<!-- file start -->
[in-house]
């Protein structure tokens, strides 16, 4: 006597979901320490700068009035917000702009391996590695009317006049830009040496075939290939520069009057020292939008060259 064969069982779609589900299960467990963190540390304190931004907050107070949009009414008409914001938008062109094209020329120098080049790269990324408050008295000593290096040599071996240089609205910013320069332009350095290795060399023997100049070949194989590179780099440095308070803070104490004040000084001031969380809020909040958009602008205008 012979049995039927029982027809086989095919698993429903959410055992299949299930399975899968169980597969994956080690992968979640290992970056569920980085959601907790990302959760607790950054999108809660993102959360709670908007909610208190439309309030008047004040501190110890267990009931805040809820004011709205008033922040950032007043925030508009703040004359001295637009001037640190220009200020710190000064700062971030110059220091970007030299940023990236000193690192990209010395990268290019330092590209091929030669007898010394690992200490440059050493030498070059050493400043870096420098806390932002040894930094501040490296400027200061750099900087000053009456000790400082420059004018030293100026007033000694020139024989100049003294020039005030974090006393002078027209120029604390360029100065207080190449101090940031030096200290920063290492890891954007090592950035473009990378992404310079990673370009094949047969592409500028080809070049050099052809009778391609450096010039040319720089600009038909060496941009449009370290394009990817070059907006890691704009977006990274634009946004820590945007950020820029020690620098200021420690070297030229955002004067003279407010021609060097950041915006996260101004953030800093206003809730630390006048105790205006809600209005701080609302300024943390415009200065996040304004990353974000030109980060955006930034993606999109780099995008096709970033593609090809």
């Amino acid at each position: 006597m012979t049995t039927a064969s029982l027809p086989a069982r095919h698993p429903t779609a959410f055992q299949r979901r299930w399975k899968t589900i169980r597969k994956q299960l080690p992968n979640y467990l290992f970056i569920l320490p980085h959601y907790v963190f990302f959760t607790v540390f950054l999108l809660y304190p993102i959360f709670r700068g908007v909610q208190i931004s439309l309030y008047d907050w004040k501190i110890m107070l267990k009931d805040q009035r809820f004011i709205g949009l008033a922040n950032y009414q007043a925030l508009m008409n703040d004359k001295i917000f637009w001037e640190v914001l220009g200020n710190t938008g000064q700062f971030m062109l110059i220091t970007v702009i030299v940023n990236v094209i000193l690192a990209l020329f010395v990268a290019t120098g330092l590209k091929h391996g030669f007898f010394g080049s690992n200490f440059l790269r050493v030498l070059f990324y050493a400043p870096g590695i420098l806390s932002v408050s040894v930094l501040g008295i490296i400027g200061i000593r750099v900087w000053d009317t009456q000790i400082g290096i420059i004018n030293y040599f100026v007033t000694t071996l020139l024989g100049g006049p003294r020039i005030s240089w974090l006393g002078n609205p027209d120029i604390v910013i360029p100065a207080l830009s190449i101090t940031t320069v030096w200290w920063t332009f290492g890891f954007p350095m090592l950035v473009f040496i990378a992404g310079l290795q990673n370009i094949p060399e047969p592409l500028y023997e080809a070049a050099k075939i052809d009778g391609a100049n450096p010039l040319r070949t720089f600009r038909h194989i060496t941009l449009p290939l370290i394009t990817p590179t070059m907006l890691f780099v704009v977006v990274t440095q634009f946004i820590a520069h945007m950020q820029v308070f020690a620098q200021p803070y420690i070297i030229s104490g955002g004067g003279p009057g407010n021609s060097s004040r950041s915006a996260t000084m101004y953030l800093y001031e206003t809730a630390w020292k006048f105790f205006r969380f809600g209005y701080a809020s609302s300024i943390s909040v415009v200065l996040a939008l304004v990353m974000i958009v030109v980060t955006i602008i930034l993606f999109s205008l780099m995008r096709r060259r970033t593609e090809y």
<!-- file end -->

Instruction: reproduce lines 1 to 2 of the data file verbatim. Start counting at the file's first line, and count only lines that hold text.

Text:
[in-house]
């Protein structure tokens, strides 16, 4: 006597979901320490700068009035917000702009391996590695009317006049830009040496075939290939520069009057020292939008060259 064969069982779609589900299960467990963190540390304190931004907050107070949009009414008409914001938008062109094209020329120098080049790269990324408050008295000593290096040599071996240089609205910013320069332009350095290795060399023997100049070949194989590179780099440095308070803070104490004040000084001031969380809020909040958009602008205008 012979049995039927029982027809086989095919698993429903959410055992299949299930399975899968169980597969994956080690992968979640290992970056569920980085959601907790990302959760607790950054999108809660993102959360709670908007909610208190439309309030008047004040501190110890267990009931805040809820004011709205008033922040950032007043925030508009703040004359001295637009001037640190220009200020710190000064700062971030110059220091970007030299940023990236000193690192990209010395990268290019330092590209091929030669007898010394690992200490440059050493030498070059050493400043870096420098806390932002040894930094501040490296400027200061750099900087000053009456000790400082420059004018030293100026007033000694020139024989100049003294020039005030974090006393002078027209120029604390360029100065207080190449101090940031030096200290920063290492890891954007090592950035473009990378992404310079990673370009094949047969592409500028080809070049050099052809009778391609450096010039040319720089600009038909060496941009449009370290394009990817070059907006890691704009977006990274634009946004820590945007950020820029020690620098200021420690070297030229955002004067003279407010021609060097950041915006996260101004953030800093206003809730630390006048105790205006809600209005701080609302300024943390415009200065996040304004990353974000030109980060955006930034993606999109780099995008096709970033593609090809």